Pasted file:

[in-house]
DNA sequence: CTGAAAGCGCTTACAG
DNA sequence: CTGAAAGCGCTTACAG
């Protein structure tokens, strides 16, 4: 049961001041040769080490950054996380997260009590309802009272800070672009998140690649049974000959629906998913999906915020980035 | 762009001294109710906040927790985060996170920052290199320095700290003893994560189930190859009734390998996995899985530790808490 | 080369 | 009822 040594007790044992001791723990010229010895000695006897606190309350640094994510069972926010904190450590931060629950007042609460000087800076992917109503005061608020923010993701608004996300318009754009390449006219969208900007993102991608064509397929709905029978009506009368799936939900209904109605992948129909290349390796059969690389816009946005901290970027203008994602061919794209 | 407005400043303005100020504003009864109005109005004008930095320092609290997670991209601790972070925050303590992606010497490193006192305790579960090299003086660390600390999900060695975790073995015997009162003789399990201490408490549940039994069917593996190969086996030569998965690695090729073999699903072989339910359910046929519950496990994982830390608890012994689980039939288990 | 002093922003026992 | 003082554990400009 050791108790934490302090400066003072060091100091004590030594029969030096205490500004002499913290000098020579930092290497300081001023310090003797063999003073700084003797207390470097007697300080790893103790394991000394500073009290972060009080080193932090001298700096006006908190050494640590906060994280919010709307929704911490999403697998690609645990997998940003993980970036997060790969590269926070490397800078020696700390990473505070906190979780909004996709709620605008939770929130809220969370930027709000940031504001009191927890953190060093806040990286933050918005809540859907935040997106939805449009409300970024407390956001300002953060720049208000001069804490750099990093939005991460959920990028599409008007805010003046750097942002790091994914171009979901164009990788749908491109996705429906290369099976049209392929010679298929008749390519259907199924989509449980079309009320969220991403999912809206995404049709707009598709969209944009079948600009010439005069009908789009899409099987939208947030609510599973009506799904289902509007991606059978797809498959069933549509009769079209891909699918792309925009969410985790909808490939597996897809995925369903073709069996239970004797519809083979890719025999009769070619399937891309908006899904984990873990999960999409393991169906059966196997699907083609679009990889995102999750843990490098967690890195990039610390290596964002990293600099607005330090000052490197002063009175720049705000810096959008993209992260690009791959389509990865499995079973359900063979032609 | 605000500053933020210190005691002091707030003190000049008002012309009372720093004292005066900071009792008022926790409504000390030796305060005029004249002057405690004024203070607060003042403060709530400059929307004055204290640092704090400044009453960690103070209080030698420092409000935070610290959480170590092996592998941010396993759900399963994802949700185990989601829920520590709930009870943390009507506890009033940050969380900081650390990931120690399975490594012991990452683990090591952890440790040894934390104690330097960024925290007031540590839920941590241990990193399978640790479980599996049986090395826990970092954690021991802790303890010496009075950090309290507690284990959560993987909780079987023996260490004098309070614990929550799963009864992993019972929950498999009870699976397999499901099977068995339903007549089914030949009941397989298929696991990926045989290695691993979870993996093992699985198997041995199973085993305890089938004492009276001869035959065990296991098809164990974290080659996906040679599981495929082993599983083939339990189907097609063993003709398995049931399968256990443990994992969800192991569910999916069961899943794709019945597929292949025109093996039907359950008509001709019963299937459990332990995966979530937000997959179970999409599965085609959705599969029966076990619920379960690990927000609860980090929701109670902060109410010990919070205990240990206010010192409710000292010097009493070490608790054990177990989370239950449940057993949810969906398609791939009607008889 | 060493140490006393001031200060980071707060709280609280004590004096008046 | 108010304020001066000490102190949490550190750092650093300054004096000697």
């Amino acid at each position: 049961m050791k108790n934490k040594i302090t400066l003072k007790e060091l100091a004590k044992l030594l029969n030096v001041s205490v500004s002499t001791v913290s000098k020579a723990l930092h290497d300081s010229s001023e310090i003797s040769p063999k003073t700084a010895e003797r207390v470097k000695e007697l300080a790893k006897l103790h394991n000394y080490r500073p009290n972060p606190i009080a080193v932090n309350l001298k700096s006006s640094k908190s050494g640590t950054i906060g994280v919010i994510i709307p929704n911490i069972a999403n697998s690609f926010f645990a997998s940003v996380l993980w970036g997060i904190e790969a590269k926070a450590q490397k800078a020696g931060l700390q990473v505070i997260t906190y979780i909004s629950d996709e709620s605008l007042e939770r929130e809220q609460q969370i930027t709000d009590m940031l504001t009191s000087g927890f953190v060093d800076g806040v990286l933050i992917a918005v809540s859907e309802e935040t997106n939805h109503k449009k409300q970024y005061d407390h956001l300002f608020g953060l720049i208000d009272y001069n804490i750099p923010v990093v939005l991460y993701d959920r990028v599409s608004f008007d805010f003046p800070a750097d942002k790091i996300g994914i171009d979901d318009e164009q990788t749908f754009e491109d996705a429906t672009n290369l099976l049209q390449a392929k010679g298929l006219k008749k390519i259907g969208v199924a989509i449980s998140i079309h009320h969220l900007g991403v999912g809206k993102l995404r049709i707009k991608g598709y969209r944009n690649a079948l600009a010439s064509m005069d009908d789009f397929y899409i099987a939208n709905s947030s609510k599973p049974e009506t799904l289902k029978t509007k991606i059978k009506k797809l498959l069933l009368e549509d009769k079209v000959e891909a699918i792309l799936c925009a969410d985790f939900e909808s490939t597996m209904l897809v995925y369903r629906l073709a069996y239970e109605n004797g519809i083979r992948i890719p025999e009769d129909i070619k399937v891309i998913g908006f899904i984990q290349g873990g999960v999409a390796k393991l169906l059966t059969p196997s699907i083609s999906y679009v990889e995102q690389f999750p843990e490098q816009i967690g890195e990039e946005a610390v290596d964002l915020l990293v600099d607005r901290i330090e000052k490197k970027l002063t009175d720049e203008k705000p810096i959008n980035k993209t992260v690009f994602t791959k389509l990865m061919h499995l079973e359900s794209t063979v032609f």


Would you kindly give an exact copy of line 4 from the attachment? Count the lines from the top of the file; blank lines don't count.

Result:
């Protein structure tokens, strides 16, 4: 049961001041040769080490950054996380997260009590309802009272800070672009998140690649049974000959629906998913999906915020980035 | 762009001294109710906040927790985060996170920052290199320095700290003893994560189930190859009734390998996995899985530790808490 | 080369 | 009822 040594007790044992001791723990010229010895000695006897606190309350640094994510069972926010904190450590931060629950007042609460000087800076992917109503005061608020923010993701608004996300318009754009390449006219969208900007993102991608064509397929709905029978009506009368799936939900209904109605992948129909290349390796059969690389816009946005901290970027203008994602061919794209 | 407005400043303005100020504003009864109005109005004008930095320092609290997670991209601790972070925050303590992606010497490193006192305790579960090299003086660390600390999900060695975790073995015997009162003789399990201490408490549940039994069917593996190969086996030569998965690695090729073999699903072989339910359910046929519950496990994982830390608890012994689980039939288990 | 002093922003026992 | 003082554990400009 050791108790934490302090400066003072060091100091004590030594029969030096205490500004002499913290000098020579930092290497300081001023310090003797063999003073700084003797207390470097007697300080790893103790394991000394500073009290972060009080080193932090001298700096006006908190050494640590906060994280919010709307929704911490999403697998690609645990997998940003993980970036997060790969590269926070490397800078020696700390990473505070906190979780909004996709709620605008939770929130809220969370930027709000940031504001009191927890953190060093806040990286933050918005809540859907935040997106939805449009409300970024407390956001300002953060720049208000001069804490750099990093939005991460959920990028599409008007805010003046750097942002790091994914171009979901164009990788749908491109996705429906290369099976049209392929010679298929008749390519259907199924989509449980079309009320969220991403999912809206995404049709707009598709969209944009079948600009010439005069009908789009899409099987939208947030609510599973009506799904289902509007991606059978797809498959069933549509009769079209891909699918792309925009969410985790909808490939597996897809995925369903073709069996239970004797519809083979890719025999009769070619399937891309908006899904984990873990999960999409393991169906059966196997699907083609679009990889995102999750843990490098967690890195990039610390290596964002990293600099607005330090000052490197002063009175720049705000810096959008993209992260690009791959389509990865499995079973359900063979032609 | 605000500053933020210190005691002091707030003190000049008002012309009372720093004292005066900071009792008022926790409504000390030796305060005029004249002057405690004024203070607060003042403060709530400059929307004055204290640092704090400044009453960690103070209080030698420092409000935070610290959480170590092996592998941010396993759900399963994802949700185990989601829920520590709930009870943390009507506890009033940050969380900081650390990931120690399975490594012991990452683990090591952890440790040894934390104690330097960024925290007031540590839920941590241990990193399978640790479980599996049986090395826990970092954690021991802790303890010496009075950090309290507690284990959560993987909780079987023996260490004098309070614990929550799963009864992993019972929950498999009870699976397999499901099977068995339903007549089914030949009941397989298929696991990926045989290695691993979870993996093992699985198997041995199973085993305890089938004492009276001869035959065990296991098809164990974290080659996906040679599981495929082993599983083939339990189907097609063993003709398995049931399968256990443990994992969800192991569910999916069961899943794709019945597929292949025109093996039907359950008509001709019963299937459990332990995966979530937000997959179970999409599965085609959705599969029966076990619920379960690990927000609860980090929701109670902060109410010990919070205990240990206010010192409710000292010097009493070490608790054990177990989370239950449940057993949810969906398609791939009607008889 | 060493140490006393001031200060980071707060709280609280004590004096008046 | 108010304020001066000490102190949490550190750092650093300054004096000697």